©Joyce Clark, 2015

FAIR USE NOTICE

This site contains copyrighted material the use of which is in accordance with Title 17 U.S. C., Section 107. The material on this site is distributed without profit to those who have not always been specifically authorized by the copyright owner. We are making such material available in our efforts to advance understanding of environmental, political, human rights, economic, democratic, scientific and social justice issues, etc. We believe this constitutes a ‘fair use’ of any such copyrighted material as provided for in Section 107 of the US Copyright Law and who have expressed a prior interest in receiving the included information for research and educational purposes. For more information go to http://www.law.cornell.edu/uscode/17/107.shtml. If you wish to use copyrighted material from this site for purposes of your own that go beyond ‘fair use,’ you must obtain permission from the copyright owner.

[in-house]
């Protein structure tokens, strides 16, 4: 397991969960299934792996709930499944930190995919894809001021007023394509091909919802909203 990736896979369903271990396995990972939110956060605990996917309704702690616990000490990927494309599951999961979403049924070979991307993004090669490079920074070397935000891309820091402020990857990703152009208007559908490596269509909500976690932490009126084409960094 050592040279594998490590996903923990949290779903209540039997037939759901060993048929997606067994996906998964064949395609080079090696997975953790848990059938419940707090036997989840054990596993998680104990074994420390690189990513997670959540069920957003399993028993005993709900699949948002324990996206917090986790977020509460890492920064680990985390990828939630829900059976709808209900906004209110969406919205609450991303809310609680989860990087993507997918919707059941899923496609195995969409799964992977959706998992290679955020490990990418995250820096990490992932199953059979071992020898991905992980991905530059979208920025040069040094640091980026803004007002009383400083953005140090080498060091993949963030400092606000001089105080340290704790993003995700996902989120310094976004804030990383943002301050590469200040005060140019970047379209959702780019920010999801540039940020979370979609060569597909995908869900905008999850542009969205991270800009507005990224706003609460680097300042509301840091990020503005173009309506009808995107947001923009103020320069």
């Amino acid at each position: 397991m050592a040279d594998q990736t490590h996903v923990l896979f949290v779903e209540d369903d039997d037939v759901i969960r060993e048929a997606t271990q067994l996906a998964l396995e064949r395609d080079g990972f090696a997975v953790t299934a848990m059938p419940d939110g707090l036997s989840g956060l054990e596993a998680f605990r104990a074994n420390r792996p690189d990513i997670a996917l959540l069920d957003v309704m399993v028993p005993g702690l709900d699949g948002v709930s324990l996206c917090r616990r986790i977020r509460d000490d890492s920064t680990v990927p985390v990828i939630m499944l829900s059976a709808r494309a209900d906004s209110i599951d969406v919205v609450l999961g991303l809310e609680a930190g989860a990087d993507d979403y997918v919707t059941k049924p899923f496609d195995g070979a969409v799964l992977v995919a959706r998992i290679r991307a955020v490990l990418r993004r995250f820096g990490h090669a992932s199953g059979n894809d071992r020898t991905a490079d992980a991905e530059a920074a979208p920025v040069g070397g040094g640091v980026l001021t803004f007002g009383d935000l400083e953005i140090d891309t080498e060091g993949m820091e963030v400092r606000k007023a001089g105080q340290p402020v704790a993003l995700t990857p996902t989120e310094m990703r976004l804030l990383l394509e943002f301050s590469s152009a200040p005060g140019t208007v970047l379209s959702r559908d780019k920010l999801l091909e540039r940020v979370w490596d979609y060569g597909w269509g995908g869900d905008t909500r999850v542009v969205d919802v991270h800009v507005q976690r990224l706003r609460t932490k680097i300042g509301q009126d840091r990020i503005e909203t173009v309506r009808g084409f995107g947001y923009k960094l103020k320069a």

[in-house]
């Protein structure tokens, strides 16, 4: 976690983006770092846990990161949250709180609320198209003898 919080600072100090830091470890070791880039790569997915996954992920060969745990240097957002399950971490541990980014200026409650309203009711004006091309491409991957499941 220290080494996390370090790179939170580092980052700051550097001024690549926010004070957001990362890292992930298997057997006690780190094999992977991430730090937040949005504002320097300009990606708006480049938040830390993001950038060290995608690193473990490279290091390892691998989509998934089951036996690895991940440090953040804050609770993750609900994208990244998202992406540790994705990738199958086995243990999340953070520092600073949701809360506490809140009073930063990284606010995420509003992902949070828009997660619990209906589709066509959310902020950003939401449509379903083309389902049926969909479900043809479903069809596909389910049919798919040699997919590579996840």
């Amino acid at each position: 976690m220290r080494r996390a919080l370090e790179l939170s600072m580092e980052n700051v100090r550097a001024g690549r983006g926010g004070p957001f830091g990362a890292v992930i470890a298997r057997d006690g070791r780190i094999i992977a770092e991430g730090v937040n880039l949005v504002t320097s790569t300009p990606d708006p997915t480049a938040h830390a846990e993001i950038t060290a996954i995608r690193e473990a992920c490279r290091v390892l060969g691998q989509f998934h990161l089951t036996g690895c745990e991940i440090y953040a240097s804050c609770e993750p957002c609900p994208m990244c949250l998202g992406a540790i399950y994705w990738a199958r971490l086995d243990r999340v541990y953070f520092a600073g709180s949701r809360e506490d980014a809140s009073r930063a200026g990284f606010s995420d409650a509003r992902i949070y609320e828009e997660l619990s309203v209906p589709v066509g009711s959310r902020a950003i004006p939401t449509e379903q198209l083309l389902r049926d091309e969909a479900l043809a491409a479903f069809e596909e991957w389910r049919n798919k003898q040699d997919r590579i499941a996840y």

It has been 17 years and 95 days since the city’s pledge to build the West Branch Library.

For 4 years, from the time Jerry Moyes declared the team bankrupt in 2009 until the end of 2012, as a councilmember I was part of the high drama surrounding the Arizona Coyotes and the arena, a city owned facility. Suitors to buy the team came and went with regularity. The city paid the NHL $25 million a year to manage the arena while everyone desperately hunted for a new owner. In 2013 a new city council was seated and promptly approved the current management agreement of $15 million dollars paid annually to IceArizona, the new owners of the team. If truth be told that $15 million goes directly to Fortress Lending and the NHL as interest payments on the IceArizona’s purchase debt owed by LeBlanc, Gosbee, and et.al. If you remember the cash raised for the team purchase was approximately $45 million. The rest of the purchase price of $170 million was strictly debt. Today Andrew Barroway is the majority owner (51%) of the team.